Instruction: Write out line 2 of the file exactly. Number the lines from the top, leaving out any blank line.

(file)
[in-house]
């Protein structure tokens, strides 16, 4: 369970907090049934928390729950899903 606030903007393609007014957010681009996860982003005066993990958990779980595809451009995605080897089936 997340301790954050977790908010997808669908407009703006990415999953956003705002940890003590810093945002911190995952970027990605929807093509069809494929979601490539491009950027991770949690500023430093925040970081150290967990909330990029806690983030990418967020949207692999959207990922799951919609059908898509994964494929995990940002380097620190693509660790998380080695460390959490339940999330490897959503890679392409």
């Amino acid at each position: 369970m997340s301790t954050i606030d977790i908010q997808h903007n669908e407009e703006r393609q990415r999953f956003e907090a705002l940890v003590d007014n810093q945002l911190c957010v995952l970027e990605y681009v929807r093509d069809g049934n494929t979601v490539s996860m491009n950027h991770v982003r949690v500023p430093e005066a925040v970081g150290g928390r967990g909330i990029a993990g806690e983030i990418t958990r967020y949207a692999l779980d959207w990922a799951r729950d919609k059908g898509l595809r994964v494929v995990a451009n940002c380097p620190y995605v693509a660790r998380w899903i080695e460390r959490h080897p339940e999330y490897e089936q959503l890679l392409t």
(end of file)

């Protein structure tokens, strides 16, 4: 369970907090049934928390729950899903 606030903007393609007014957010681009996860982003005066993990958990779980595809451009995605080897089936 997340301790954050977790908010997808669908407009703006990415999953956003705002940890003590810093945002911190995952970027990605929807093509069809494929979601490539491009950027991770949690500023430093925040970081150290967990909330990029806690983030990418967020949207692999959207990922799951919609059908898509994964494929995990940002380097620190693509660790998380080695460390959490339940999330490897959503890679392409």